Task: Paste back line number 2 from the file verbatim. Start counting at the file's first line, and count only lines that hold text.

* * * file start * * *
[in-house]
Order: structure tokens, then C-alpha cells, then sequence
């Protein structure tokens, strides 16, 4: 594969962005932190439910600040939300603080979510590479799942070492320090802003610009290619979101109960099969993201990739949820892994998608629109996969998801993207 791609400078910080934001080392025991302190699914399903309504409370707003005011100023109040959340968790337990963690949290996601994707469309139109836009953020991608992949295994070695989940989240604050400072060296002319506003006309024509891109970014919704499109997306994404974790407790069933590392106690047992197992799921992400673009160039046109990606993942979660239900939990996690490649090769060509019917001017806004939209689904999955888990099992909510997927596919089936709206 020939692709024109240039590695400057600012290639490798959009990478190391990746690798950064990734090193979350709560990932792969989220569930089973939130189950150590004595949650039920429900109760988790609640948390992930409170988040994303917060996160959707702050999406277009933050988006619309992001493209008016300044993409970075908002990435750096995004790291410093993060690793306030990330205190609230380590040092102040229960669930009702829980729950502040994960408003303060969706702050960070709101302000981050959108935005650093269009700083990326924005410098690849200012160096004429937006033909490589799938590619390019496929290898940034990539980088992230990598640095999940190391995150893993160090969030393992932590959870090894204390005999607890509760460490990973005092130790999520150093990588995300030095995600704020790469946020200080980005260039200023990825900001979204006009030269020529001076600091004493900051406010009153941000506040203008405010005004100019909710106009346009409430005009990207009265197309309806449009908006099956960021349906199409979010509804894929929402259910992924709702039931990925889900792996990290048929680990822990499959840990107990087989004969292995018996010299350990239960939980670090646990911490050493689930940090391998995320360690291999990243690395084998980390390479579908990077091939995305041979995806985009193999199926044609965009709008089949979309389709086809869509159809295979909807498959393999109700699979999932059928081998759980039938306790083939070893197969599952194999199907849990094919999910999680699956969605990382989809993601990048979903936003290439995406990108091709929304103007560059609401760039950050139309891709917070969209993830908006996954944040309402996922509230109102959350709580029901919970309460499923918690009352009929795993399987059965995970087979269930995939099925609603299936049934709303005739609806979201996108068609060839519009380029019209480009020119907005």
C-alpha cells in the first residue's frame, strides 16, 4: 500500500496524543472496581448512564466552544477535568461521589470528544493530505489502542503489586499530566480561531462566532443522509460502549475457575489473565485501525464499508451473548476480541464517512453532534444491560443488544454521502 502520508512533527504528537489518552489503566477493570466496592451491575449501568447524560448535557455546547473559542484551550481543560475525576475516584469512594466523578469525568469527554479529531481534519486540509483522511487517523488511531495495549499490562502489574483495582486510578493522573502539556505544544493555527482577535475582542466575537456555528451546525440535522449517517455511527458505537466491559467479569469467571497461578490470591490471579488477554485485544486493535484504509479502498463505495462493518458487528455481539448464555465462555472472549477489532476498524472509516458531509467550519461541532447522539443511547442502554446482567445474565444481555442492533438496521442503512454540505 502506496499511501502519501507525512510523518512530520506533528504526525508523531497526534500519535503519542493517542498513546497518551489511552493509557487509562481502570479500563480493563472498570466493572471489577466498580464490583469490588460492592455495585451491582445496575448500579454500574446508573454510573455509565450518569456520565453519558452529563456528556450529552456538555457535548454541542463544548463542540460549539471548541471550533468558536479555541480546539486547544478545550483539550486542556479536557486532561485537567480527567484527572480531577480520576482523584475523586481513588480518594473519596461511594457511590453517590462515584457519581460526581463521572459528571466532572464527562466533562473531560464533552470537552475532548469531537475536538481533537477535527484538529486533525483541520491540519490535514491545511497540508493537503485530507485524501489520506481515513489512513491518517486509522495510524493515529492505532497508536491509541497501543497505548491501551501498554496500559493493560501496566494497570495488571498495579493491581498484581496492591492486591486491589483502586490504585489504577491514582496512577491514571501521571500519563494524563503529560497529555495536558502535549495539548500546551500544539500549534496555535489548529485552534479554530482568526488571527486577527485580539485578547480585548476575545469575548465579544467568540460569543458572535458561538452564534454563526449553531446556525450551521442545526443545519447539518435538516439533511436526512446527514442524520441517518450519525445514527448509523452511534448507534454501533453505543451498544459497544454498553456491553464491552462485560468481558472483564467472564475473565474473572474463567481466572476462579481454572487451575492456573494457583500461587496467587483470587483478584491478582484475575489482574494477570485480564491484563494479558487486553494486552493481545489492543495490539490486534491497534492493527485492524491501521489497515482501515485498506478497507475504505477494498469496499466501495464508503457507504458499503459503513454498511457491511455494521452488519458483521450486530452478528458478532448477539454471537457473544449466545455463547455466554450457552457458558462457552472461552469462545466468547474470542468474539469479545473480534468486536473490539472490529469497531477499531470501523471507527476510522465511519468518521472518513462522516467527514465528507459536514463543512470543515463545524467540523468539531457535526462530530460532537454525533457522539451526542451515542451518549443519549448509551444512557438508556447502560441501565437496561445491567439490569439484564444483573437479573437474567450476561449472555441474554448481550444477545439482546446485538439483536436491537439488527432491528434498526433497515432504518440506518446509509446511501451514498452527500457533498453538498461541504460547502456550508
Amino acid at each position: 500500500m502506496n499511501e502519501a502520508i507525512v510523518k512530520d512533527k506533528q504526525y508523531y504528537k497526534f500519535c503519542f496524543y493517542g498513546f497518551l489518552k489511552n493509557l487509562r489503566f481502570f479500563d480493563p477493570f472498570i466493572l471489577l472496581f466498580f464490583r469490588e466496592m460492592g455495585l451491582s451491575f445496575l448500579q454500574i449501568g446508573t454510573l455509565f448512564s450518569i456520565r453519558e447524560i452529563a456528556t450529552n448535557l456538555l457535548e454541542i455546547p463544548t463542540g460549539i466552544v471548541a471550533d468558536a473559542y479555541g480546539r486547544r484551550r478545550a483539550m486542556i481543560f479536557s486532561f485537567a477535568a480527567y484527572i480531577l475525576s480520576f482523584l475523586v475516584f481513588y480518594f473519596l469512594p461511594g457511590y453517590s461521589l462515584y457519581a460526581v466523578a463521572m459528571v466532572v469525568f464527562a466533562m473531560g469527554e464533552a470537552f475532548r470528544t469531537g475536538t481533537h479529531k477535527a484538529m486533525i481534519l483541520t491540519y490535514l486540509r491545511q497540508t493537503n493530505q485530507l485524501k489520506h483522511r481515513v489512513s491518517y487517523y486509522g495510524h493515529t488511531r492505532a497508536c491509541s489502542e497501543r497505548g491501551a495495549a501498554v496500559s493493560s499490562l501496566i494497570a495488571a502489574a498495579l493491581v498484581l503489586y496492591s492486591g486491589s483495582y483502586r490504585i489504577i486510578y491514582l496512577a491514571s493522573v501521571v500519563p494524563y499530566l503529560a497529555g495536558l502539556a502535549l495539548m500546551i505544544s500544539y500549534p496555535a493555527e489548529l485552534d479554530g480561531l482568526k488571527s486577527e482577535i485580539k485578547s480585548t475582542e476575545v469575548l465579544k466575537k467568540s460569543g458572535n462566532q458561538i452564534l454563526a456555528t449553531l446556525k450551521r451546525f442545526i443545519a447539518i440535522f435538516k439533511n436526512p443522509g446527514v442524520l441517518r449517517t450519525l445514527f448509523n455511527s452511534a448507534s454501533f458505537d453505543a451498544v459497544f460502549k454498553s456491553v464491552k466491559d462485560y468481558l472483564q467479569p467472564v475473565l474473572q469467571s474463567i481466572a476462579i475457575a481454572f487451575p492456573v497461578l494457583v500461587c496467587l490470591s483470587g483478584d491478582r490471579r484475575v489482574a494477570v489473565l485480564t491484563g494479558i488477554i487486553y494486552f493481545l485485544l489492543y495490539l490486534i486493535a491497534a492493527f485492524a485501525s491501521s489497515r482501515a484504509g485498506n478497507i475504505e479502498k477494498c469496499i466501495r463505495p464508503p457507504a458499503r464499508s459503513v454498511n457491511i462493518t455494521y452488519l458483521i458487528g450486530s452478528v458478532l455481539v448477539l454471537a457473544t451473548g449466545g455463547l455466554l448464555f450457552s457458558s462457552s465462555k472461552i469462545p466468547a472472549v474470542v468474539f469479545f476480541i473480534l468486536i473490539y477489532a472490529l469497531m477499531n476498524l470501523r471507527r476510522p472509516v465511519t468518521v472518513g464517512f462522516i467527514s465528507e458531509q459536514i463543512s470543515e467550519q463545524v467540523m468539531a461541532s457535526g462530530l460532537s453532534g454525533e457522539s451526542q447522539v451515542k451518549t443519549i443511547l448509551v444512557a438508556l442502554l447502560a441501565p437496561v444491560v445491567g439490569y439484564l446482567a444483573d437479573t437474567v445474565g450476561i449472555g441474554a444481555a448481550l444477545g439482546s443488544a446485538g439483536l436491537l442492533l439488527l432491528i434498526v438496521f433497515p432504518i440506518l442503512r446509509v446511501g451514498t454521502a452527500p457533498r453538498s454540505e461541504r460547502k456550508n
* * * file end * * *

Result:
Order: structure tokens, then C-alpha cells, then sequence